The Marketplace Fairness Act of 2015 (MFA) is a slightly updated, equally harmful reboot of its predecessor the Marketplace Fairness Act of 2013. And it’s still missing one key ingredient: fairness.
This new bill would require eCommerce sellers who gross over $1,000,000 in remote (out-of-state) sales per year to collect sales tax from buyers in all forty-five states (plus D.C.) that impose a sales tax.
Sellers would have to determine the sales tax rate for every sale in the United States’ nearly 10,000 sales tax jurisdictions and remit sales tax to the taxing authorities in each state. Basically, they’d have to understand 46 different sets of sales tax laws and learn 46 different systems.
The purported purpose of this act is to “level the playing field” between brick and mortar stores, who almost always have to collect sales tax, and online sellers, who sometimes don’t have to collect sales tax. Ask ecommerce merchants how fair it is and they laugh because they don’t want to cry. States would be the big winner here because they’re broke. They get new sources of revenue without having to tax their own residents.
But what the suits in Washington D.C. just don’t understand is the terrible compliance burden this law would place on the people who drive this nation’s economy – our nation’s small businesses.
Congress doesn’t get that:
1.) ECommerce Businesses ARE Mom & Pop Businesses – One argument you’ll see proponents of the MFA make time and time again is that “eCommerce businesses” are putting your local mom & pop businesses out of business.
Guess what? These days Mom & Pop aren’t selling egg creams at the soda fountain. It’s 2015. Mom & Pop are selling housewares on Amazon and collectibles at antique malls using their Square reader. When you impose unfair regulatory burdens on “eCommerce” you don’t hurt Wal-Mart, with its army of accountants. You hurt Mom & Pop who find themselves spending valuable time wrestling with the burden of sales tax compliance.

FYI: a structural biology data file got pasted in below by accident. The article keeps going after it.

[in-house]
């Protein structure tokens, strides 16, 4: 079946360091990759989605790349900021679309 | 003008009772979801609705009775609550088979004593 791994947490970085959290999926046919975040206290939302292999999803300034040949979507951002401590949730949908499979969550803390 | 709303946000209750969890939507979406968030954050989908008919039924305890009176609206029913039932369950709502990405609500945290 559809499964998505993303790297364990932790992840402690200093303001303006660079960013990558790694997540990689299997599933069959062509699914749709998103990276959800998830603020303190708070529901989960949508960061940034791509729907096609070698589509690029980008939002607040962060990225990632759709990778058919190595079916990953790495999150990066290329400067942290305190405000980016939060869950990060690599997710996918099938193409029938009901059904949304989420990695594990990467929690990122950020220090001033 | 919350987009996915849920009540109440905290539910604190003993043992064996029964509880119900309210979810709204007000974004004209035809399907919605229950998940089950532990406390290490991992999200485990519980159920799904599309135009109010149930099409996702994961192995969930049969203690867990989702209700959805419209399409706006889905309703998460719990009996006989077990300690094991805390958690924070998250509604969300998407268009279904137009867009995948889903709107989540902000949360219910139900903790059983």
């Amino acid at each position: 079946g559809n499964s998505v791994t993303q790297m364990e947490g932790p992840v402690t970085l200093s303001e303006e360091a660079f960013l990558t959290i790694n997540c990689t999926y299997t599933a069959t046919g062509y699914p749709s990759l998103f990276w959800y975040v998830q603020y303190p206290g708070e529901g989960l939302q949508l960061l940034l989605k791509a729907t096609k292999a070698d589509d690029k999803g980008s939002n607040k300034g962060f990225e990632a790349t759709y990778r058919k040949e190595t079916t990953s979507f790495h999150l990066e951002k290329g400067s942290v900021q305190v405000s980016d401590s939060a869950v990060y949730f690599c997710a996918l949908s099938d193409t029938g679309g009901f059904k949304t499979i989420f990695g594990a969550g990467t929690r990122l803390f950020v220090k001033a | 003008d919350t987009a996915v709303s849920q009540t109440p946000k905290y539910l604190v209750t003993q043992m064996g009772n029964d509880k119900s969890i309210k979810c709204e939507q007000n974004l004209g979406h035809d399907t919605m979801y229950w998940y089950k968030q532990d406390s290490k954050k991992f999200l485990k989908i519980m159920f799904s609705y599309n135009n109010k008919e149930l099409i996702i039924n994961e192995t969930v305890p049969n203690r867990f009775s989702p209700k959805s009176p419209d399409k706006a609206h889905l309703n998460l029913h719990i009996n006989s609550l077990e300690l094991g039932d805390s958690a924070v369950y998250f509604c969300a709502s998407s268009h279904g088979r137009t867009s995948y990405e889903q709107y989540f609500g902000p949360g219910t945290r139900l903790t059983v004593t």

2.) One Million in Gross Revenue Doesn’t Mean What You Think it Means – Margins in eCommerce are tiny. And thanks to overhead, platform and payment processing fees, logistics, increased competition and yes, unreasonable regulatory compliance burdens, profits are only getting smaller. An eCommerce business with revenue of one million may be enough to sustain Mom & Pop, but it certainly isn’t enough to employ a full time accountant to deal with the sales tax burden the MFA would place on this business. Congress doesn’t get that increasing the sales tax burden even further could cripple an e Commerce business of this size.
3.) The Burden of Tax Collection isn’t “Minor” – And Congress isn’t the only branch of the Federal Government that doesn’t understand small business. The Supreme Court has also shown themselves startlingly tone deaf on the issue of “internet sales tax.” In his concurring opinion on the Direct Marketing Association v. Brohl decision earlier this month, Justice Anthony Kennedy referred to imposing a “minor tax collection duty.”
Nothing about navigating 46 different sets of sales tax laws, figuring out the wildly varying sales tax rates at the point of origin of ever single sale, and calculating sales tax collected in nearly 10,000 sales tax jurisdictions is “minor.”
It’s clear that the only people who consider sales tax collection a “minor” duty are people who have never had to try to navigate it themselves.
4.) Free Software isn’t a Magic Bullet – Congress also doesn’t get that “software” isn’t a cure-all. As someone who has made a living building technology companies that solve backend administrative problems for small businesses through software, I’m particularly positioned to see that software doesn’t have all the answers.
Case-in-point: The Healthcare.gov site. While that site was complicated, it was far less complicated than dealing with 45 states and thousands of sales tax jurisdictions. And that’s not to mention that, in order to collect sales tax at the point of sale like the MFA specifies, it would have to integrate with the thousands of channels online sellers use to sell their products.
And just because software is “free” doesn’t mean a small business owner has the time or tech acumen to implement it. My company, TaxJar, makes a product that helps online sellers by automating sales tax compliance. If the Marketplace Fairness Act of 2015 passes, we would most likely make a lot of money. But we are fully against the MFA because our mission is to make life easier for online sellers. Dealing with sales tax is hard enough for our users without adding this extra layer of chaos in the mix. Congress needs to talk to the folks that would be affected by this law and learn what fairness really means.
Do you have an opinion about the Marketplace Fairness Act of 2015? Say your piece in the comments.